Mar 7, 2017 5:31:06 AM

5 Ways to Increase Employee Retention

The results are in and it’s not good. A recent LinkedIn survey shows that most employees can only envision themselves at their current company for less than 2 years. This means that you will spend resources to hire, train and nurture a potential staff member, only to have them quit just as they are getting the hang of things.

So how do you retain staff for long periods of time? Many advisors will tell you that increased salary and benefits are the key. And while this may be true, the situation is more dire than it seems and bears a targeted offense. The Washington Post reports that employee turnover is at it’s highest since 2008.

Let’s take a look at 5 innovative ways you can keep your company productive, and your employees happy.

  • Regular Check-ins: Many companies conduct exit interviews where they speak to the employee about what went wrong during their tenure there. But what is more important is instituting regular ‘stay’ interviews, perhaps quarterly. Speak to your staff on a one on one basis and encourage transparency between the ranks. Give yourself the chance to resolve any issues before they get out of hand.
  • Relationship Advice: Keep an eye on how relations operate between employees and their respective managers. High staff turnover is often directly related to issues with upper management. Not all staff members are going to mesh well with their superiors. The employee might be amazing at their job, but their productivity becomes hampered by poor office relations. You can easily assign a different manager to evaluate the team member or institute training so management becomes more sensitive to varying degrees of thought.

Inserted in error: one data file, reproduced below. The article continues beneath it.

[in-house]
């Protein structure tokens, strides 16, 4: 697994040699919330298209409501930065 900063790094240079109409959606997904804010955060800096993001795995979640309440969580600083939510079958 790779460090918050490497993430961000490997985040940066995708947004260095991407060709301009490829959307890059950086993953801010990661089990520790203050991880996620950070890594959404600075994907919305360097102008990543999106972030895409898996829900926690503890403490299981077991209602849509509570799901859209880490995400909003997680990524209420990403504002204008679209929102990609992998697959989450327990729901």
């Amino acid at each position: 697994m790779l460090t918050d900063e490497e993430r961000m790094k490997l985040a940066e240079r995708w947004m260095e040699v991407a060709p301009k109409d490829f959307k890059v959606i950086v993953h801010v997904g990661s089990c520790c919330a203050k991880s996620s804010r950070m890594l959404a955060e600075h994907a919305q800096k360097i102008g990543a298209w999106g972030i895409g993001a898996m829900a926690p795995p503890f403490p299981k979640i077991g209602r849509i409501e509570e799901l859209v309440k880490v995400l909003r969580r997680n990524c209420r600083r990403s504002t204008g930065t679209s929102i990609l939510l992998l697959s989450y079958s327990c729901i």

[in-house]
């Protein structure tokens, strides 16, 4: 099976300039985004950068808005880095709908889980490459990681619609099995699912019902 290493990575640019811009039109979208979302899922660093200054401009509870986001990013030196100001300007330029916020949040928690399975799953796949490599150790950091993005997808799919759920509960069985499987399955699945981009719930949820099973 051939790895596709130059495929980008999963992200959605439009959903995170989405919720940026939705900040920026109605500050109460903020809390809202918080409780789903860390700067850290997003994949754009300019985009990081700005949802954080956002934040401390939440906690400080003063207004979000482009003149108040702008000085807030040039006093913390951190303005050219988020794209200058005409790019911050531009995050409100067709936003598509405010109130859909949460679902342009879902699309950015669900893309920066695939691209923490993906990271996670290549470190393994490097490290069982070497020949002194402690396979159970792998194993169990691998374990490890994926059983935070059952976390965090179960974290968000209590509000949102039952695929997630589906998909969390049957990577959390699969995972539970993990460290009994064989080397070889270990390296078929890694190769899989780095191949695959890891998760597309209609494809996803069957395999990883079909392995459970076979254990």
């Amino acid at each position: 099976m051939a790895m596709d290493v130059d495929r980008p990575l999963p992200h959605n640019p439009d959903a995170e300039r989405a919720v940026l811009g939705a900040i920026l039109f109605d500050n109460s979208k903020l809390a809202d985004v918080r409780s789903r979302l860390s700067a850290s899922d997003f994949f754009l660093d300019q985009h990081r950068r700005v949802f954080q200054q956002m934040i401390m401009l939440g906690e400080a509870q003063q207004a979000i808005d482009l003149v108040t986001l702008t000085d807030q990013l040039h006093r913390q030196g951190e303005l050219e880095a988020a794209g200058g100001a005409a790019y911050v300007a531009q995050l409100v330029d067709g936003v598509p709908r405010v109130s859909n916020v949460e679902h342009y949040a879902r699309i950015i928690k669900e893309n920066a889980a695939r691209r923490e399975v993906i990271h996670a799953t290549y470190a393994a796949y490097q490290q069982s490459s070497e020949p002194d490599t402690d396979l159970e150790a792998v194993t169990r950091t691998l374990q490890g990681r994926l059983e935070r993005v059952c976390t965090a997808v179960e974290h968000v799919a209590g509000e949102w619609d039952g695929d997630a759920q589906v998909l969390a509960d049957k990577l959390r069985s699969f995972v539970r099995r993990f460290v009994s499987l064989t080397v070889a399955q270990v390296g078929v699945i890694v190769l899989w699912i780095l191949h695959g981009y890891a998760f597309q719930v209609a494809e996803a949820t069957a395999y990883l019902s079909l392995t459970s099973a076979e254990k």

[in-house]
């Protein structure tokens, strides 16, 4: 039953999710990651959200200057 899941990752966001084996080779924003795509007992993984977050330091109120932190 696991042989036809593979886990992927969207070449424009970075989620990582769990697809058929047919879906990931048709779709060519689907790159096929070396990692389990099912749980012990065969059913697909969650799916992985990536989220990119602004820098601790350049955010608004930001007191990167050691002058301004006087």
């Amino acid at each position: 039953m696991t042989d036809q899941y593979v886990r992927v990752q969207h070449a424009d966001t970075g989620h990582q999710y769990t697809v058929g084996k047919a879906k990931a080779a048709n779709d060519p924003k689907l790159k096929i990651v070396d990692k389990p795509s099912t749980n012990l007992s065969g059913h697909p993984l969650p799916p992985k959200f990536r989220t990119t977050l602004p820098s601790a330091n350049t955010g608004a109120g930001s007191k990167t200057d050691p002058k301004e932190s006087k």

• Anonymously Yours: Leave room for anonymous feedback. Employees often want their voices heard but fear repercussive impact. There are many applications and methods that can facilitate private feedback. Allowing this kind of communication can serve to reduce tension and air out grievances. A win-win on all sides.
  • Delegate Often, Delegate Well: On of the major reasons employees leave their job is because they aren’t feeling satisfied with the level of work they are assigned. Almost everybody wants to feel trusted and challenged within their workplace. It’s important to assess what each employee has to offer and then give them the opportunity to use and improve their skills and abilities.
  • Live to Work, Work to Live: A healthy work-life balance is a goal that we can all strive to accomplish. Adding on the option for remote work or instituting flexible working hours can go a long way towards office-wide health and well being.

While staff turnover isn’t always a bad thing, an efficiently run organization must aim to keep their turnover rate below 15%. To do this takes a dedicated commitment to your employees and an understanding that high staff turnover can affect morale, efficiency and the bottom-line. With careful execution of the above strategies, your workplace will have the ability to create a solid ground from which to operate.

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